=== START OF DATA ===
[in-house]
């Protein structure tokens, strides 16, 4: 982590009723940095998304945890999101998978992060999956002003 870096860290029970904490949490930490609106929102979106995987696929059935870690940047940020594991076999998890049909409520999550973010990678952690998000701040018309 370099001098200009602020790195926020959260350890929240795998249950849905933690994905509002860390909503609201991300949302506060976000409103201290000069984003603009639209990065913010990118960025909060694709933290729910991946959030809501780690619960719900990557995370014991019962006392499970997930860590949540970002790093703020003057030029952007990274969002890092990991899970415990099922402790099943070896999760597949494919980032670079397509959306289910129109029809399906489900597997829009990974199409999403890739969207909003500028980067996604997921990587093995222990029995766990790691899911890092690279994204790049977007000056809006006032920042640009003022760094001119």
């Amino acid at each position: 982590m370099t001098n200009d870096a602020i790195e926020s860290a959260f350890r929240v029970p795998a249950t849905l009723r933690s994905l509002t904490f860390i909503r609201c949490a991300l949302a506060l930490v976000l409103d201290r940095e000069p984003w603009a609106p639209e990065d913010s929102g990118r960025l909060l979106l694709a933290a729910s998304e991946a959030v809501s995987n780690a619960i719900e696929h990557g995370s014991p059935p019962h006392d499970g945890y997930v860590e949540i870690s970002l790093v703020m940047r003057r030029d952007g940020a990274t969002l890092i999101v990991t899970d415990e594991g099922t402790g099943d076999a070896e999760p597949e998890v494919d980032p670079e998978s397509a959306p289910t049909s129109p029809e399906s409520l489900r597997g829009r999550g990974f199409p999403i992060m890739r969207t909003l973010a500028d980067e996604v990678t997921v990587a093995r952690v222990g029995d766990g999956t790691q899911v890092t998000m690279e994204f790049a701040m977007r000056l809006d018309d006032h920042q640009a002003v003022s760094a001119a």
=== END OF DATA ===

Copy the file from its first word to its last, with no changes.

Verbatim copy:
[in-house]
């Protein structure tokens, strides 16, 4: 982590009723940095998304945890999101998978992060999956002003 870096860290029970904490949490930490609106929102979106995987696929059935870690940047940020594991076999998890049909409520999550973010990678952690998000701040018309 370099001098200009602020790195926020959260350890929240795998249950849905933690994905509002860390909503609201991300949302506060976000409103201290000069984003603009639209990065913010990118960025909060694709933290729910991946959030809501780690619960719900990557995370014991019962006392499970997930860590949540970002790093703020003057030029952007990274969002890092990991899970415990099922402790099943070896999760597949494919980032670079397509959306289910129109029809399906489900597997829009990974199409999403890739969207909003500028980067996604997921990587093995222990029995766990790691899911890092690279994204790049977007000056809006006032920042640009003022760094001119």
């Amino acid at each position: 982590m370099t001098n200009d870096a602020i790195e926020s860290a959260f350890r929240v029970p795998a249950t849905l009723r933690s994905l509002t904490f860390i909503r609201c949490a991300l949302a506060l930490v976000l409103d201290r940095e000069p984003w603009a609106p639209e990065d913010s929102g990118r960025l909060l979106l694709a933290a729910s998304e991946a959030v809501s995987n780690a619960i719900e696929h990557g995370s014991p059935p019962h006392d499970g945890y997930v860590e949540i870690s970002l790093v703020m940047r003057r030029d952007g940020a990274t969002l890092i999101v990991t899970d415990e594991g099922t402790g099943d076999a070896e999760p597949e998890v494919d980032p670079e998978s397509a959306p289910t049909s129109p029809e399906s409520l489900r597997g829009r999550g990974f199409p999403i992060m890739r969207t909003l973010a500028d980067e996604v990678t997921v990587a093995r952690v222990g029995d766990g999956t790691q899911v890092t998000m690279e994204f790049a701040m977007r000056l809006d018309d006032h920042q640009a002003v003022s760094a001119a």